Erdoğan’s talks with top EU officials positive, says Turkish spokesperson
Turkey’s President Recep Tayyip Erdoğan has urged two visiting top European Union officials to take concrete steps to support the “positive agenda,” as it aims to improve relations with the bloc, Presidential Spokesperson İbrahim Kalın has said.
“The talks took place in a generally positive atmosphere and Turkey-EU relations were discussed thoroughly at the meeting,” Kalın said in a statement late on April 6.
“Mr. President, putting forth his perspective on the future of Turkey’s relations with the EU and Turkey’s EU accession process, said the ultimate goal is full membership,” Kalın added.
“It was stated that the EU should take concrete steps to support the positive agenda in the meeting where the issues of updating the immigration agreement, the renewal of the customs union, and the granting of visa liberalization for Turkish citizens, inter-public contacts and high-level political consultations were brought to the agenda,” according to the statement.
The improvement of the political, economic and social ties between Turkey and the EU will contribute both to the stability of Turkey and the European states and to sustaining global peace, the spokesperson said.
“At the meeting, it was emphasized that the refugee problem should be handled with a sense of shared responsibility and the need for urgent renewal of the immigration agreement against the instability and humanitarian crisis to be created by a new refugee wave in the region was reminded,” Kalın said, adding that cooperation in the fight against terrorism was essential to achieve permanent stability and security.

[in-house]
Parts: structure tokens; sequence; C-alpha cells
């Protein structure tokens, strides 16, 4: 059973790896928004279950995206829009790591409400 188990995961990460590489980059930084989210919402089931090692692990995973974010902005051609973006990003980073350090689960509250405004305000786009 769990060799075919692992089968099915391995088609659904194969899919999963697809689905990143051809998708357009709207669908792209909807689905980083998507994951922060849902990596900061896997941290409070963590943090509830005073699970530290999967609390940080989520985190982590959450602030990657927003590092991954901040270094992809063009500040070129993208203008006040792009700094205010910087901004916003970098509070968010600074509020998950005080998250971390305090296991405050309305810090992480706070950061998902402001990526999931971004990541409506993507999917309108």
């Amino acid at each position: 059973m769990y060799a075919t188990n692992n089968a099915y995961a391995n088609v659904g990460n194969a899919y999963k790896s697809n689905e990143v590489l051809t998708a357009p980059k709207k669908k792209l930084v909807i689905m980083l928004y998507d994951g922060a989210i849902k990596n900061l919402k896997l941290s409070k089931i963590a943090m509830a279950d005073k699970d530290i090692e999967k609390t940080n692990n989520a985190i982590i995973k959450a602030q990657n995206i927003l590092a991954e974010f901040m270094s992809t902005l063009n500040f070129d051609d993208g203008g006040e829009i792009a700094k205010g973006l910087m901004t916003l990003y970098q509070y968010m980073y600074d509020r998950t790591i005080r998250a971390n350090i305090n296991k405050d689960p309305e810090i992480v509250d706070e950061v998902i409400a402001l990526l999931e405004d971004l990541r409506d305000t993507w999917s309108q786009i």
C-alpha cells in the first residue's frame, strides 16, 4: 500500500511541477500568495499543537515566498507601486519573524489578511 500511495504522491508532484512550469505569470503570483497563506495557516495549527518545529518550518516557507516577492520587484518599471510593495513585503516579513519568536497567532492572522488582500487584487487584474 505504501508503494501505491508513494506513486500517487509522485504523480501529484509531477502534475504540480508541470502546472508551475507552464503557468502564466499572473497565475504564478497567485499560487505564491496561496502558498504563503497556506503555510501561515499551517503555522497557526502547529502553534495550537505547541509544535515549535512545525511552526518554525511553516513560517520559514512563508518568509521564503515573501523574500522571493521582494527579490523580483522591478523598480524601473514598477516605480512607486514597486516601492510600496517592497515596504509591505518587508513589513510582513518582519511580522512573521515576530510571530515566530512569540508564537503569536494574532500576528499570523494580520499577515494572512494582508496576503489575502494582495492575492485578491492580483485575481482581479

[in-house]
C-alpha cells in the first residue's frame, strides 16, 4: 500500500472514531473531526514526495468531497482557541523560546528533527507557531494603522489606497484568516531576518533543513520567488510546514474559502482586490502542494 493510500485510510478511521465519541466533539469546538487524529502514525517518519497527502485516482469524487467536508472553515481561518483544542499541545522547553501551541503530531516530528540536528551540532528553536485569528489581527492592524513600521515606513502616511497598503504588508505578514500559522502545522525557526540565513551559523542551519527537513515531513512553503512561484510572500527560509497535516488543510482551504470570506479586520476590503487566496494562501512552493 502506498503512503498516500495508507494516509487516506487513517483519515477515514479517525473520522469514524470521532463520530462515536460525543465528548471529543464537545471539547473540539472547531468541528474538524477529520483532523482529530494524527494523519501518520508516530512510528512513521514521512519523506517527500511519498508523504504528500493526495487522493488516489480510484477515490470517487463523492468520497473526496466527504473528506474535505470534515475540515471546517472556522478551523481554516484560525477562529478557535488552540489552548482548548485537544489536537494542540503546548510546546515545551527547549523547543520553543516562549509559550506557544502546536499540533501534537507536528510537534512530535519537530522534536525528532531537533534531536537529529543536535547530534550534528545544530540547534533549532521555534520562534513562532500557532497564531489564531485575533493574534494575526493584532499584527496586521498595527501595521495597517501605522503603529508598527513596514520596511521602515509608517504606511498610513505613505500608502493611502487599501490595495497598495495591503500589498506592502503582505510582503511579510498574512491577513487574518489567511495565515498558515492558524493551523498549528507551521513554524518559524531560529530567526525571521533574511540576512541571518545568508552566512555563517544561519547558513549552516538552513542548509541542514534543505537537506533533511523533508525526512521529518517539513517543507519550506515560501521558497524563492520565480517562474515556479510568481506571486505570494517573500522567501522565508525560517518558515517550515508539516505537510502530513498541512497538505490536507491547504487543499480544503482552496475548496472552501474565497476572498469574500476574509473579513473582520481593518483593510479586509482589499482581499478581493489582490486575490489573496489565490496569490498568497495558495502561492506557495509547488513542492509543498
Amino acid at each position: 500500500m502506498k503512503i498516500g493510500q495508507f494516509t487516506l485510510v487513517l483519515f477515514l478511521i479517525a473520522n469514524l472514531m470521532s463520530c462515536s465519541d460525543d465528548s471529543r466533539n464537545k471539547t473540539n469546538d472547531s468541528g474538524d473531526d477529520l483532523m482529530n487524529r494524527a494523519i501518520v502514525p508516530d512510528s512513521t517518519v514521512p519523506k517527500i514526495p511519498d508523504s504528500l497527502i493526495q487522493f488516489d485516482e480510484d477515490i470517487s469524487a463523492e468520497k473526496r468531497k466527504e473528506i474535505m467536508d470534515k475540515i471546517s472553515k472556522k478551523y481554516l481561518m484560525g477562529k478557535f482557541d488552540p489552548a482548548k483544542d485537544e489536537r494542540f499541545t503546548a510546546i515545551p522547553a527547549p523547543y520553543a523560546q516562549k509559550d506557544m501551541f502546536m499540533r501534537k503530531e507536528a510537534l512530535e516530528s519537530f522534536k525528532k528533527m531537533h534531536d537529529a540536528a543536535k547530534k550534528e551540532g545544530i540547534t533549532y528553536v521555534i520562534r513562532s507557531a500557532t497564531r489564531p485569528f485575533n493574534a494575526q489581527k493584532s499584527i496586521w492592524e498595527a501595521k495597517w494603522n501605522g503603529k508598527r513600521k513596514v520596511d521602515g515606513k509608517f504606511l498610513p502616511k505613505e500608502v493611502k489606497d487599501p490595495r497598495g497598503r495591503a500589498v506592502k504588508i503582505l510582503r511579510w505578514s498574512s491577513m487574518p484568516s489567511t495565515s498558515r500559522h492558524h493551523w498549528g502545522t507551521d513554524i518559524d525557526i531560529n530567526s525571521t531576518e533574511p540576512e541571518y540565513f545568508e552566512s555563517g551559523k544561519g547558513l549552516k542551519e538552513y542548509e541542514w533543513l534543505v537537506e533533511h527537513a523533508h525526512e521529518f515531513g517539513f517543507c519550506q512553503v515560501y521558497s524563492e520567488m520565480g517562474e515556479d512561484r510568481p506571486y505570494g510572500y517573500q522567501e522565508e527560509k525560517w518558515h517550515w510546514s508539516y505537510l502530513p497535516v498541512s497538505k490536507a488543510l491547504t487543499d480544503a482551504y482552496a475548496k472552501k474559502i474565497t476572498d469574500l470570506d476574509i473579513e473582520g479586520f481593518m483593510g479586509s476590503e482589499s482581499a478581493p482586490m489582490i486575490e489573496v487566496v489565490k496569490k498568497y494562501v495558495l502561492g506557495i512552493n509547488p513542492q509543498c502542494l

At a press conference alongside Michel, after they met Erdoğan, Leyen stressed that the visit was meant to give an impetus to Turkish-EU relations, adding that areas of mutually beneficial cooperation were covered during their meeting.
She said the EU would make a proposal to Turkey to ensure the flow of funding for refugees that the country hosts. Europe was committed to the continuity of such funding, she said, referring to the 2016 migrant deal between Ankara and Brussels.
Turkey hosts some 4 million refugees, mostly Syrian, and urges the EU to revise a 2016 deal that aimed to curb migrant flows to Europe in exchange for financial aid and other political incentives. Ankara criticizes the EU for not holding promises under the deal.
“The Commission will soon make a [funding] proposal,” von der Leyen said.
On the two sides’ intense mutual economic relations, she pointed out that the EU was Turkey’s number one export and import partner. She said Brussels and Ankara would continue to deal with the current challenges in implementing their customs union and eventually start work on updating it, referring to a 1995 trade deal between Turkey and the bloc.
After months of tensions, EU leaders last month agreed on providing more funds for refugees, as well as pledged to work on more trade, but warned of sanctions if Ankara restarted energy exploration in disputed waters.
Michel said it was positive that Ankara had de-escalated tensions with bloc member Cyprus over offshore rights and should be enhanced.
If de-escalation continued, the EU would cooperate with Ankara on improving economic ties, supporting refugees and increasing mobility, he stated.
“Our engagement will be progressive, proportional and reversible, and we hope Turkey will seize this window of opportunity,” he said.
Turkey is in dispute with EU members Greece and Greek Cyprus over energy resources and jurisdiction in the eastern Mediterranean, and tensions flared last year when both Turkish and Greek navy frigates escorted vessels exploring for hydrocarbons there.